A Day In The Life (Lennon/McCartney)

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A Day In The Life (Lennon/McCartney)

Recorded under the working title “In The Life Of…,” John wove together several newspaper stories to create A Day In The Life and combined them with an unfinished song of Paul’s (the middle eight: “woke up, fell out of bed…”). The lines about the “four thousand holes in Blackburn, Lancashire” stemmed from an article in the Daily Mirror which reported “one-twentieth of a pothole” for every Blackburn resident in the streets. The lyrics about the English army winning the war came from the film How I Won the War, which John starred in. The man who “blew his mind out in a car” was Tara Browne, the Guinness heir who was killed in a car crash.

The Daily Mail: The Holes in Our Roads

The Daily Mail: The Holes in Our Roads article from January 17, 1967

The recording marked the first time the Beatles used two 4-track recorders running at the same time

The crashing piano

The famous crashing piano chord was originally intended to be a long hum that ended the record, however, it was ultimately decided that something with more of an impact was required. Paul struck the chord and held it for forty seconds as the recording levels were gradually increased higher and higher to maintain the sound level – to the point that, at the end, studio voices and rustling papers can be heard.

An expensive orchestra

The orchestra was conducted by George Martin and Paul McCartney at a cost of £367 – extremely high considering it was for a small part of a single song. Paul had originally wanted a 90 piece orchestra, which was not possible, so the piece was recorded numerous times and four versions were combined into one. The performers were asked to wear evening wear and their choice of novelty items. One violinist wore a red clown nose, while another wore a fake gorilla paw on his bow hand. The purpose of the humorous dress was for show as they recorded a TV special, but the plan was ultimately abandoned.

The 1967-1970 variation

The original version which closes Sgt. Pepper’s Lonely Hearts Club Band begins with a crossfade – applause – from the previous track, Sgt. Pepper’s Lonely Hearts Club Band (Reprise). This version is also used on the original vinyl release of 1967-1970. However, the CD version of 1967-1970, released in 1993, eliminates the crossfade and begins cleanly.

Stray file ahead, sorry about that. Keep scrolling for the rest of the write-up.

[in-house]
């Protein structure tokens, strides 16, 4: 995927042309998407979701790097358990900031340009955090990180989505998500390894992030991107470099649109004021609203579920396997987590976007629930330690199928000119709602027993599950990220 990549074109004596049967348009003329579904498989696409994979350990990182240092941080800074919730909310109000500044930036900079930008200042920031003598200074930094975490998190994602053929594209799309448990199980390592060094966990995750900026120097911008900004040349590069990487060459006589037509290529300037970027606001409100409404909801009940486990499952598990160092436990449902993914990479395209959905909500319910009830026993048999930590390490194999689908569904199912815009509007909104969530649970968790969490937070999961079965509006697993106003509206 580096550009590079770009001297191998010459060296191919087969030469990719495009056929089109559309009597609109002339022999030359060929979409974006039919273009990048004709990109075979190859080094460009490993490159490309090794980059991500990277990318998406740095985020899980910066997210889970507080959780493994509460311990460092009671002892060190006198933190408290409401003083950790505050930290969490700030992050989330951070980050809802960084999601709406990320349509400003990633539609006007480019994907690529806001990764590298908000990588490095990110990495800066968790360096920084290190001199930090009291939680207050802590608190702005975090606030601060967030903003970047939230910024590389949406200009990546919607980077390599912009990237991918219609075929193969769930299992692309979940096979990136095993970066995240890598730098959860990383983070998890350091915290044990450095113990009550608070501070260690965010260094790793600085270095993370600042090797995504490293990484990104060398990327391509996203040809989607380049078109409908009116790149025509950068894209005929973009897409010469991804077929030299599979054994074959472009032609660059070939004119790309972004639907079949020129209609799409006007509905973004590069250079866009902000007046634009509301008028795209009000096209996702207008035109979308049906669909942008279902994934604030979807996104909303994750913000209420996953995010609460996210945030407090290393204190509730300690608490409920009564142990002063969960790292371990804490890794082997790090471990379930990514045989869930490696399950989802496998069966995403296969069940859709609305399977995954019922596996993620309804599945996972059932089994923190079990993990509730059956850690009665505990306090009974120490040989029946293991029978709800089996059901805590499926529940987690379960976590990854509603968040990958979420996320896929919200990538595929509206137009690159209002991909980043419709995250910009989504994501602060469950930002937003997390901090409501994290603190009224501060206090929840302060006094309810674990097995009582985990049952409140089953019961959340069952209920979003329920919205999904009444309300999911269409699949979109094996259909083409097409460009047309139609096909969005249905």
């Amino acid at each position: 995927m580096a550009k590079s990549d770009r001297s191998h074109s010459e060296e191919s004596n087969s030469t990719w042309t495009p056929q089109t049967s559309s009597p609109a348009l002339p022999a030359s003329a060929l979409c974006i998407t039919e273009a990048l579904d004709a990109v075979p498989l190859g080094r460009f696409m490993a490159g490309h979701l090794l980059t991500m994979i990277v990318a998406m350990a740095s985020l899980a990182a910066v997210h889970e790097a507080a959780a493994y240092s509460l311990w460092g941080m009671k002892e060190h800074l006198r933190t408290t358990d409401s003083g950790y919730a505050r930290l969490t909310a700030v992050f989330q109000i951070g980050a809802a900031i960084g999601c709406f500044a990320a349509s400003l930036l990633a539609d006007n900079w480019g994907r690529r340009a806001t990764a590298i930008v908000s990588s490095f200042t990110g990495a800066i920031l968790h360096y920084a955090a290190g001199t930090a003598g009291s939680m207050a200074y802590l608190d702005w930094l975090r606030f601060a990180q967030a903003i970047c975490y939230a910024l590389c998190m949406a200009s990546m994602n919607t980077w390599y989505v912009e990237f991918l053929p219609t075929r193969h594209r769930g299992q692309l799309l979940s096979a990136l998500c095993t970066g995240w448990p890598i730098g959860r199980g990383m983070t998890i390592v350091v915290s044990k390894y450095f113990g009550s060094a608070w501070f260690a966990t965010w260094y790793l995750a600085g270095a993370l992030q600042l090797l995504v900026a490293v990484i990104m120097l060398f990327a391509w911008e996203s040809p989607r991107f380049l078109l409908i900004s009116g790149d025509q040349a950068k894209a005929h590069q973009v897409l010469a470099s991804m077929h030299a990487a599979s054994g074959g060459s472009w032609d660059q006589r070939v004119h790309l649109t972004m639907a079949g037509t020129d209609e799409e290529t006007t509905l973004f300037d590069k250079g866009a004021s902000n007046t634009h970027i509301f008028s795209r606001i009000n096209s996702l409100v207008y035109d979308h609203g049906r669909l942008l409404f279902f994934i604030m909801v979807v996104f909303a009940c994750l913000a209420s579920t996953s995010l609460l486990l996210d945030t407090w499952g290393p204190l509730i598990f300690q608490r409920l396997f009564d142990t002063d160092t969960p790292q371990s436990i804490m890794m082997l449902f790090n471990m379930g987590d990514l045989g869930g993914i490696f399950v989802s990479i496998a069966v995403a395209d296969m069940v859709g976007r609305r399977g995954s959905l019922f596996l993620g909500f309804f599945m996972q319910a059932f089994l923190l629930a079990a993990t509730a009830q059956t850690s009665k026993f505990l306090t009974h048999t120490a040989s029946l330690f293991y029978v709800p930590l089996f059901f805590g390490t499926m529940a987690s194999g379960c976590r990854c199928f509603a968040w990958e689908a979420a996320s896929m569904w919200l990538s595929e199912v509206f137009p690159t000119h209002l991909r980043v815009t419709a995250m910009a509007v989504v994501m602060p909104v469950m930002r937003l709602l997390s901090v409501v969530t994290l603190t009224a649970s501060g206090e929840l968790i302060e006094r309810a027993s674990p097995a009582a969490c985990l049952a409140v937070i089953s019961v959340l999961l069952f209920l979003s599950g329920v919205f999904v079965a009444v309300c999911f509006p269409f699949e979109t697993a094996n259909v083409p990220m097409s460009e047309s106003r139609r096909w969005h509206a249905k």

Banned by the BBC

On May 23, 1967, BBC Director of Sound Broadcasting Frank Gillard wrote to EMI Chairman Sir Joseph Lockwood explaining that, due to perceived “sinister meaining,” the BBC would be banning “A Day In The Life” from being played on its airwaves.

Letter from BBC Director of Sound Broadcasting Frank Gillard to EMI chairman Sir Joseph Lockwood announcing a ban on A Day In The Life.

Letter from BBC Director of Sound Broadcasting Frank Gillard to EMI chairman Sir Joseph Lockwood announcing a ban on A Day In The Life.

The letter reads:

I never thought the day would come when we would have to put a ban on an EMI record, but sadly, that is what has happened over this track. We have listened to it over and over again with great care, and we cannot avoid coming to the conclusion that the words “I’d love to turn you on”, followed by that mounting montage of sound, could have a rather sinister meaning.

The recording may have been made in innocence and good faith, but we must take account of the interpretation that many young people would inevitably put upon it. “Turned on” is a phrase which can be used in many different circumstances, but it is currently much in vogue in the jargon of the drug-addicts. We do not feel that we can take the responsibility of appearing to favour or encourage those unfortunate habits, and that is why we shall not be playing the recording in any of our programmes, Radio or Television.

I expect we shall meet with some embarrassment over this decision, which has already been noted by the Press. We will do our best not to appear to be criticising your people, but as you will realise, we do find ourselves in a very difficult position. I thought you would like to know why we have, most reluctantly, taken this decision.